Review: Sculptor Live Impacts for Kontakt

If you're designing sounds for action movies, game soundtracks, or want that blockbuster movie sound in you music productions, Sculptor Live Impacts is calling your name. Hollin Jones gets stuck in.  

Live Impacts is the first in a new series of sound libraries for Kontakt called Sculptor, developed by Gothic Instruments, the team behind Dronar. Weighing in at around 250 MB it’s much more space-efficient than many libraries, due partly to the fact that it makes clever use of its samples. Those samples were recorded by Alessandro Camnasio, a leading sound designer on blockbuster movies like Mad Max and Transformers amongst others, and as if that wasn’t a big enough clue, the focus of this library is on high impact sounds and effects. 

High impact

Choose a sound to use for each of the three sections

Choose a sound to use for each of the three sections.

When you load up a patch you get a colourful but fairly straightforward interface. Each patch is made up of three elements, each one of which can be switched on or off and configured separately. Impact contains the attacking part of the sound, Decay is the sound it makes as it fades over time, and Pre Whoosh is a kind of lead-in effect. Click on any of these to choose the sound assigned to it, and use the Gap dial to control the time between the pre whoosh (if it’s in use) and the main sound. The dials on the three main sections act as a mixer to balance the level of each part of the sound. 

Sculptor is perfect for movie sound, with exactly the kind of character you’d expect from a blockbuster.

The presets are grouped by character and type—with names like “low thunder”, “impacts” and “monsta percussion”. The MIDI keys have a different sound on every pair of keys, so a single preset actually contains many different impact sounds, with the GUI changing to show what is currently selected as you press keys. The sounds are absolutely massive, a collection of strikes, metallic hits, earthquake and missile sounds, collisions, thunder and more. Used in isolation they are perfect for movie sound, with exactly the kind of character you’d expect from a blockbuster. Layered with drums they can be used to create huge percussion parts, again of the kind you hear in games or movies. 

The sound shaping controls

The sound shaping controls.

There’s basically a near-infinite set of combinations of elements that can be created.

There’s a lot of sound shaping available too, with a panel containing velocity, pan, filter cutoff, tuning and more on the main page and a dedicated effects section available by pressing a dedicated button. Here you’ll find a powerful set of effects which can be selectively turned on or off, and each with its own set of controls. There’s drive, compression, filtering, delay and reverb and these all add even more weight to an already huge sound. Back on the main page, a Random button will dial in settings for you, meaning there’s basically a near-infinite set of combinations of elements that can be created.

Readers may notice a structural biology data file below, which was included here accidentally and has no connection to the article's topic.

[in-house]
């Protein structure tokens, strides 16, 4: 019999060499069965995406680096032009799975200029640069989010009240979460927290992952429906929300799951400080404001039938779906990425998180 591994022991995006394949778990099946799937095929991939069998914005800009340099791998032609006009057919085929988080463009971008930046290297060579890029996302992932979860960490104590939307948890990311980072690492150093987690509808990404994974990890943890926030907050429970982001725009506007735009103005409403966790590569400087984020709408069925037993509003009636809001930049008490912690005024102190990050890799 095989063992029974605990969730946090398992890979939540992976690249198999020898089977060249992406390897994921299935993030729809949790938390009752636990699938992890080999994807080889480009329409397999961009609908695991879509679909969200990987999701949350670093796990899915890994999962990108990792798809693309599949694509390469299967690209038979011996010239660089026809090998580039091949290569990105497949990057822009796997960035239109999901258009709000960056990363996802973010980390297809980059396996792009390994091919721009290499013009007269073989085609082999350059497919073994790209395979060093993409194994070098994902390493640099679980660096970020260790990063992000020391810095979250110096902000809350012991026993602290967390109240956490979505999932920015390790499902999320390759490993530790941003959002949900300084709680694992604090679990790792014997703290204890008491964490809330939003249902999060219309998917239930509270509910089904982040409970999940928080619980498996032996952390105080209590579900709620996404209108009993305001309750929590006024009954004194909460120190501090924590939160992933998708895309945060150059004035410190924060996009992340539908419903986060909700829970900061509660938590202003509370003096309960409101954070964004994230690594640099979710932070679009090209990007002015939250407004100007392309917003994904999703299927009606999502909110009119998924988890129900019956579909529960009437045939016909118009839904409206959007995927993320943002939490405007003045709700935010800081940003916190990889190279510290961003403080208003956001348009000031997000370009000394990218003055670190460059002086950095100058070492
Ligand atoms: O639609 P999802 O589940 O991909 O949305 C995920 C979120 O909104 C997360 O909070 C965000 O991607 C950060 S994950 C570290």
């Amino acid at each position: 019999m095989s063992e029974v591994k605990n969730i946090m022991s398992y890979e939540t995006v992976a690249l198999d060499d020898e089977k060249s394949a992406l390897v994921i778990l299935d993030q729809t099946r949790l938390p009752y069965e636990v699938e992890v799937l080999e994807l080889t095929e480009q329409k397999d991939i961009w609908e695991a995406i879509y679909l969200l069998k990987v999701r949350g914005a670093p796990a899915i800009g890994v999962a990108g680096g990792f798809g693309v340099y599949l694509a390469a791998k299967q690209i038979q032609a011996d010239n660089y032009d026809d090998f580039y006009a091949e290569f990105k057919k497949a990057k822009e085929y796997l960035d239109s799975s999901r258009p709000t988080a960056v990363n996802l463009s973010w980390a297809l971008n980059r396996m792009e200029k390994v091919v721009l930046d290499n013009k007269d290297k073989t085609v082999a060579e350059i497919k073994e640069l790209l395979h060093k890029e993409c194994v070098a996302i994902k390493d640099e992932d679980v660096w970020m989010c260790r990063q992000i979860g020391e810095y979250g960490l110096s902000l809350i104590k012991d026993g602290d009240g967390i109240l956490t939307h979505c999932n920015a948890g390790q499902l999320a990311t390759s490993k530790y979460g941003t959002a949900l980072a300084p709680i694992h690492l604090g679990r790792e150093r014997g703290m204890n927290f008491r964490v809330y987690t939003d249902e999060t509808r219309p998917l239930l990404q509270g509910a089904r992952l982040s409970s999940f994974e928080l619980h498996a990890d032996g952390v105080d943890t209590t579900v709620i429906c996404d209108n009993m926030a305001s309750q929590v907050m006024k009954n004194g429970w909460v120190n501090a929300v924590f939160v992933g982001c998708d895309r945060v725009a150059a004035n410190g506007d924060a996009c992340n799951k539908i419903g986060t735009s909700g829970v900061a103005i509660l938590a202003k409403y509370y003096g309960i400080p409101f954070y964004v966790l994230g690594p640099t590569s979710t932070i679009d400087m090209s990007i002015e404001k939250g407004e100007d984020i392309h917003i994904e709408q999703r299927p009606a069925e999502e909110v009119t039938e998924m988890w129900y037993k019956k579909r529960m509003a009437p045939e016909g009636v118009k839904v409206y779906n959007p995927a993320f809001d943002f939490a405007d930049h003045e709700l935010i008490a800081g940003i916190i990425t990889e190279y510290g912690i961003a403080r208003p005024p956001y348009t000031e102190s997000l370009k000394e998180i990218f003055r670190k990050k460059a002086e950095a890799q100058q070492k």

A comprehensive effects section

A comprehensive effects section.

Final Thoughts

Live Impacts is a simple-to-use but massive-sounding patch library with a strong focus on action and weighty effects, perfect for movies and game soundtracks. It’s probably a bit bombastic for all but the heaviest electronic music but you could certainly incorporate some of its percussion sounds into regular music projects. Having had great fun playing with this first member of the new family, I look forward to seeing what other modules the developers come up with. 

Price: £54.95 / around $73 but a 20% discount for two weeks starting 18th July

Pros: Massive sound, perfect for action movie or game soundtracks. Easy to tailor the sounds via the interface. Strip an impact sound back or go all-out madness. Affordable and not a huge file size. Good effects section. Randomize function. 

Cons: Most suited to soundtrack work rather than standard music production—in case that wasn’t clear. 



Hollin Jones was classically trained as a piano player but found the lure of blues and jazz too much to resist. Graduating from bands to composition then production, he relishes the chance to play anything with keys. A sometime lecturer in videographics, music production and photography post production, Hollin has been a freelance w... Read More


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